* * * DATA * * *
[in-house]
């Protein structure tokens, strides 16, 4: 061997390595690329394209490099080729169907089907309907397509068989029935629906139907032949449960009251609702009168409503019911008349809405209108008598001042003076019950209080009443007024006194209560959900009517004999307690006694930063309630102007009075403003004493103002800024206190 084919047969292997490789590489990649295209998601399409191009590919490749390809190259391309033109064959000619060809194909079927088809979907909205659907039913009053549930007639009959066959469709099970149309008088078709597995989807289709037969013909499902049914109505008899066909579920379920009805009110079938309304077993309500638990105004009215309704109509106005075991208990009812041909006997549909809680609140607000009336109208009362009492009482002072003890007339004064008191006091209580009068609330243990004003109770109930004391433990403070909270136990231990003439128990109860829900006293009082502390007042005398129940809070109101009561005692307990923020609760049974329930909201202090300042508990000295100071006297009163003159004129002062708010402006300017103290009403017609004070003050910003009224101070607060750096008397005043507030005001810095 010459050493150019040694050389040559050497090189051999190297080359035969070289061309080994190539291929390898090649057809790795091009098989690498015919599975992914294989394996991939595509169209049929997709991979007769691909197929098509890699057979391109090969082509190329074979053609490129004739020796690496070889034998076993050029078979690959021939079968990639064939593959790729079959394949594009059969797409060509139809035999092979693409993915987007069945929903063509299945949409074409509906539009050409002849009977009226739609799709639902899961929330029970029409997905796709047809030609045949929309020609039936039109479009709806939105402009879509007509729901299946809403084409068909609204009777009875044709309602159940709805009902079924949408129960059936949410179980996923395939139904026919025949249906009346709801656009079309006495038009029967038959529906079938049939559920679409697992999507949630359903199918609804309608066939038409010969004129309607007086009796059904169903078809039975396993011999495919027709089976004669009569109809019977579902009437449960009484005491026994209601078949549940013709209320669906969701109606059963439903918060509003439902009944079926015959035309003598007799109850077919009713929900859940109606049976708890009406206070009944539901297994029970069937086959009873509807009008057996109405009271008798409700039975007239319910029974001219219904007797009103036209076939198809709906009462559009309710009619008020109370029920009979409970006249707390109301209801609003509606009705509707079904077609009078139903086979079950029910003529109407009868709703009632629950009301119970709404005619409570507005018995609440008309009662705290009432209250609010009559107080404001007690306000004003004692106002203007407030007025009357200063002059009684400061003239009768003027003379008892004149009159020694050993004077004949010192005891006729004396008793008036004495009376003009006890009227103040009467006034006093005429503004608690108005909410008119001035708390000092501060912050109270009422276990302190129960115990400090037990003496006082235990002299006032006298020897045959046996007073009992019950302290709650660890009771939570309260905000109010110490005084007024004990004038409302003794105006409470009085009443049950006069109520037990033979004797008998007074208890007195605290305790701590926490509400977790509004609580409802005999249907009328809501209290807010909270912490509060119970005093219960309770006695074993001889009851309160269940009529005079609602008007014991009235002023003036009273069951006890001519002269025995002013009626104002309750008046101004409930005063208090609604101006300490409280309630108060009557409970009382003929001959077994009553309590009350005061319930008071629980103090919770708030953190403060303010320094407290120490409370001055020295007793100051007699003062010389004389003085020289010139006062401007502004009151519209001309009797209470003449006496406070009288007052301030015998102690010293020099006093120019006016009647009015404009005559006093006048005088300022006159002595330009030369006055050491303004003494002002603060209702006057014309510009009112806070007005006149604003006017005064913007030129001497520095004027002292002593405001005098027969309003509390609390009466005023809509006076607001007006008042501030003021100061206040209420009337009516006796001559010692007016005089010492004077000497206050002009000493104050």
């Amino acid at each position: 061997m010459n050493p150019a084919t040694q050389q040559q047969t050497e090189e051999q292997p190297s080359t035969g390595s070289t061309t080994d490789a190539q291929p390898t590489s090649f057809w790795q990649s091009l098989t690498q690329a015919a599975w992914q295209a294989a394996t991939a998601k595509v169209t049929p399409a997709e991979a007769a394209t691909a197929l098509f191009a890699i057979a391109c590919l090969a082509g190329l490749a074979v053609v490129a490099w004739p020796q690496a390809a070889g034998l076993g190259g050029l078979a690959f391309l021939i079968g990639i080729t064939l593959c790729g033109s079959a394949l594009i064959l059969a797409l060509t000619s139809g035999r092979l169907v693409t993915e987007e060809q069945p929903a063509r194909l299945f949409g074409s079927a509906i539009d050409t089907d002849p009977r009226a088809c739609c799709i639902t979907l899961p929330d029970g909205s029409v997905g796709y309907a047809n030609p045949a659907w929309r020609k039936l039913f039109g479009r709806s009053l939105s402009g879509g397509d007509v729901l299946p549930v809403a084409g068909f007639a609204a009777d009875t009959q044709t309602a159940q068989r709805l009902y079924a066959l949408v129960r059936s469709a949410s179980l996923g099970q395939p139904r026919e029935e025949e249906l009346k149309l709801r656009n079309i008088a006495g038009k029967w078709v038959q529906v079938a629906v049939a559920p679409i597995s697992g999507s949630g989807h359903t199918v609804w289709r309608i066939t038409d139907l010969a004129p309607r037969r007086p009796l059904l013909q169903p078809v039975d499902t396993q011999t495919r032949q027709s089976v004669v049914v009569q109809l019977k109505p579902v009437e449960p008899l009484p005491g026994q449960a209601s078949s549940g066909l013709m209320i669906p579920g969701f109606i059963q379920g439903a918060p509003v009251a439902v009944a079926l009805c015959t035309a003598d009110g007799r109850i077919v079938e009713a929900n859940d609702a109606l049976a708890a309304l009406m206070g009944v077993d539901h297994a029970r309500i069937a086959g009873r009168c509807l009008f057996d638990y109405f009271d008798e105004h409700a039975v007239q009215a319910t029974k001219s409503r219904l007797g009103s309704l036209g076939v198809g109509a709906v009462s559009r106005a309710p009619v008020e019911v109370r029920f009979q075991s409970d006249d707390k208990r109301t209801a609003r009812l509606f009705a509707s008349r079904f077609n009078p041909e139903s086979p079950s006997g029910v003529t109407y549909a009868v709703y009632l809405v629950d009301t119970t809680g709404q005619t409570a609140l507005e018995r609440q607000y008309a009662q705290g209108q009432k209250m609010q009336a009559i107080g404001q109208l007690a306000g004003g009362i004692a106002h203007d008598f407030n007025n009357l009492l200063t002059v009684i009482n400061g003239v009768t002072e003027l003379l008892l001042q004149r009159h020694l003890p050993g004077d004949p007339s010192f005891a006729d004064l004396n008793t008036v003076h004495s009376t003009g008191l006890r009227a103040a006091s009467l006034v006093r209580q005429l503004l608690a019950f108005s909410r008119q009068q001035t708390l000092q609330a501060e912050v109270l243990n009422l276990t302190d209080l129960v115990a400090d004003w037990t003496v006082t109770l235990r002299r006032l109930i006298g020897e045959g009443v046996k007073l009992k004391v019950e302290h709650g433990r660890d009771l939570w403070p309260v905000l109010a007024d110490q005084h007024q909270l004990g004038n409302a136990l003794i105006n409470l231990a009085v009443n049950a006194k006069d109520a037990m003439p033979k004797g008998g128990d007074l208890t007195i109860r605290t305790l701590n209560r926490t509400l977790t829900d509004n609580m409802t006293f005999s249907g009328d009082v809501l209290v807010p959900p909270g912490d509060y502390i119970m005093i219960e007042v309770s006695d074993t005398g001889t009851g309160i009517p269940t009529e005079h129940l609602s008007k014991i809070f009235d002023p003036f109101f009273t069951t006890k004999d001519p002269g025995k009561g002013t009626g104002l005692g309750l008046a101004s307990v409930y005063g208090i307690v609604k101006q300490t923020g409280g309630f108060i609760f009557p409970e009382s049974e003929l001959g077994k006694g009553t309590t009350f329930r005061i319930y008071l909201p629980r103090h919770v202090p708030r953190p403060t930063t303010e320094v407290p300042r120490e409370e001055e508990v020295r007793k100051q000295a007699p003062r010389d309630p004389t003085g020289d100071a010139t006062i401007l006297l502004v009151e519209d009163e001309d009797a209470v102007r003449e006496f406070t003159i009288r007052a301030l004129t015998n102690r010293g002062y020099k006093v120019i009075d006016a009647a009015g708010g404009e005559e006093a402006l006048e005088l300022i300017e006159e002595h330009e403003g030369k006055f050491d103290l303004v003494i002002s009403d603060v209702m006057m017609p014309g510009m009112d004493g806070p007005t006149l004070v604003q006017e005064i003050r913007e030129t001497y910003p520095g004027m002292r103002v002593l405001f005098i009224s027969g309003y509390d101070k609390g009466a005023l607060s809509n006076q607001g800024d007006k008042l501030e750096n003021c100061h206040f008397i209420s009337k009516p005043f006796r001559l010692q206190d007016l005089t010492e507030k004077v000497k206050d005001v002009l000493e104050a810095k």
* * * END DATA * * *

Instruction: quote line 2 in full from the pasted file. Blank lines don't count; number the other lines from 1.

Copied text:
């Protein structure tokens, strides 16, 4: 061997390595690329394209490099080729169907089907309907397509068989029935629906139907032949449960009251609702009168409503019911008349809405209108008598001042003076019950209080009443007024006194209560959900009517004999307690006694930063309630102007009075403003004493103002800024206190 084919047969292997490789590489990649295209998601399409191009590919490749390809190259391309033109064959000619060809194909079927088809979907909205659907039913009053549930007639009959066959469709099970149309008088078709597995989807289709037969013909499902049914109505008899066909579920379920009805009110079938309304077993309500638990105004009215309704109509106005075991208990009812041909006997549909809680609140607000009336109208009362009492009482002072003890007339004064008191006091209580009068609330243990004003109770109930004391433990403070909270136990231990003439128990109860829900006293009082502390007042005398129940809070109101009561005692307990923020609760049974329930909201202090300042508990000295100071006297009163003159004129002062708010402006300017103290009403017609004070003050910003009224101070607060750096008397005043507030005001810095 010459050493150019040694050389040559050497090189051999190297080359035969070289061309080994190539291929390898090649057809790795091009098989690498015919599975992914294989394996991939595509169209049929997709991979007769691909197929098509890699057979391109090969082509190329074979053609490129004739020796690496070889034998076993050029078979690959021939079968990639064939593959790729079959394949594009059969797409060509139809035999092979693409993915987007069945929903063509299945949409074409509906539009050409002849009977009226739609799709639902899961929330029970029409997905796709047809030609045949929309020609039936039109479009709806939105402009879509007509729901299946809403084409068909609204009777009875044709309602159940709805009902079924949408129960059936949410179980996923395939139904026919025949249906009346709801656009079309006495038009029967038959529906079938049939559920679409697992999507949630359903199918609804309608066939038409010969004129309607007086009796059904169903078809039975396993011999495919027709089976004669009569109809019977579902009437449960009484005491026994209601078949549940013709209320669906969701109606059963439903918060509003439902009944079926015959035309003598007799109850077919009713929900859940109606049976708890009406206070009944539901297994029970069937086959009873509807009008057996109405009271008798409700039975007239319910029974001219219904007797009103036209076939198809709906009462559009309710009619008020109370029920009979409970006249707390109301209801609003509606009705509707079904077609009078139903086979079950029910003529109407009868709703009632629950009301119970709404005619409570507005018995609440008309009662705290009432209250609010009559107080404001007690306000004003004692106002203007407030007025009357200063002059009684400061003239009768003027003379008892004149009159020694050993004077004949010192005891006729004396008793008036004495009376003009006890009227103040009467006034006093005429503004608690108005909410008119001035708390000092501060912050109270009422276990302190129960115990400090037990003496006082235990002299006032006298020897045959046996007073009992019950302290709650660890009771939570309260905000109010110490005084007024004990004038409302003794105006409470009085009443049950006069109520037990033979004797008998007074208890007195605290305790701590926490509400977790509004609580409802005999249907009328809501209290807010909270912490509060119970005093219960309770006695074993001889009851309160269940009529005079609602008007014991009235002023003036009273069951006890001519002269025995002013009626104002309750008046101004409930005063208090609604101006300490409280309630108060009557409970009382003929001959077994009553309590009350005061319930008071629980103090919770708030953190403060303010320094407290120490409370001055020295007793100051007699003062010389004389003085020289010139006062401007502004009151519209001309009797209470003449006496406070009288007052301030015998102690010293020099006093120019006016009647009015404009005559006093006048005088300022006159002595330009030369006055050491303004003494002002603060209702006057014309510009009112806070007005006149604003006017005064913007030129001497520095004027002292002593405001005098027969309003509390609390009466005023809509006076607001007006008042501030003021100061206040209420009337009516006796001559010692007016005089010492004077000497206050002009000493104050």